Engineered AAV vector minimizes in vivo targeting of transduced hepatocytes by capsid-specific CD8+ T cells

Ashley T. Martino, Etiena Basner-Tschakarjan, David M. Markusic, Jonathan D. Finn, Christian Hinderer, Shangzhen Zhou, David A. Ostrov, Arun Srivastava, Hiledegund C.J. Ertl, Cox Terhorst, Katherine A. High, Federico Mingozzi, Roland W. Herzog

Key points

  • A murine model was developed for capsid-specific CD8 cell responses in AAV gene therapy for hemophilia

  • Y-F mutant capsid minimizes effect of anti-capsid CD8+ T cells on hepatocyte-derived factor IX expression in mice and in human cells


Recent clinical trials have shown that evasion of CD8+ T cell responses against viral capsid is critical for successful liver-directed gene therapy with adeno-associated viral (AAV) vectors for hemophilia. Preclinical models to test whether use of alternate serotypes or capsid variants could avoid this deleterious response have been lacking. Here, the ability of CD8+ T cells ("cap-CD8", specific for a capsid epitope presented by human B*0702 or murine H2-Ld molecules) to target AAV infected hepatocytes was investigated. In a murine model based on adoptive transfer of ex vivo expanded cap-CD8, AAV2 transduced livers showed CD8+ T cell infiltrates, transaminitis, significant reduction in factor IX transgene expression, and loss of transduced hepatocytes. AAV8 gene transfer resulted in prolonged susceptibility to cap-CD8, consistent with recent clinical findings. In contrast, using an AAV2(Y-F) mutant capsid, which is known to be less degraded by proteasomes, preserved transgene expression and largely avoided hepatotoxicity. In vitro assays confirmed reduced MHC class I presentation of this capsid and killing of human or murine hepatocytes compared to AAV2. In conclusion, AAV capsids can be engineered to substantially reduce the risk of destruction by cytotoxic T lymphocytes, while use of alternative serotypes per se does not circumvent this obstacle.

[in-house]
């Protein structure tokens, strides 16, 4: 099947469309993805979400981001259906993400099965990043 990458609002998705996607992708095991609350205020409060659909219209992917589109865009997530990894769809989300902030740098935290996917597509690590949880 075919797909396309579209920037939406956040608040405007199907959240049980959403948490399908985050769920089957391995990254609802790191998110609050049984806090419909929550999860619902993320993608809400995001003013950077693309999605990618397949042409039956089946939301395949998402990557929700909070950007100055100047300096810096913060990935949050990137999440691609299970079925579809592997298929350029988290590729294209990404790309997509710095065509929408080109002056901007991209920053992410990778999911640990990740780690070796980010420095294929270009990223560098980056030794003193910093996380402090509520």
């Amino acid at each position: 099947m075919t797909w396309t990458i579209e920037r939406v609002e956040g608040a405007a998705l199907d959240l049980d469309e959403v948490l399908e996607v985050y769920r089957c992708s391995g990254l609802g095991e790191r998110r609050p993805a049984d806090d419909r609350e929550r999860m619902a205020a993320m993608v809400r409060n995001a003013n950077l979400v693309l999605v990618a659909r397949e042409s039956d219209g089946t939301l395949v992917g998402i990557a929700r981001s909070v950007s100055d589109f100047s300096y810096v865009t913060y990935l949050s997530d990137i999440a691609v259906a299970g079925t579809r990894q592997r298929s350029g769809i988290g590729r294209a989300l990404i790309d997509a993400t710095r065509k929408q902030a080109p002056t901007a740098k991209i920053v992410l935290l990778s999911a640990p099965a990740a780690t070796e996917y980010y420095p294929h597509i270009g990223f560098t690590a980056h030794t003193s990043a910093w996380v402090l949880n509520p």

• Submitted October 9, 2012.
  • Accepted January 3, 2013.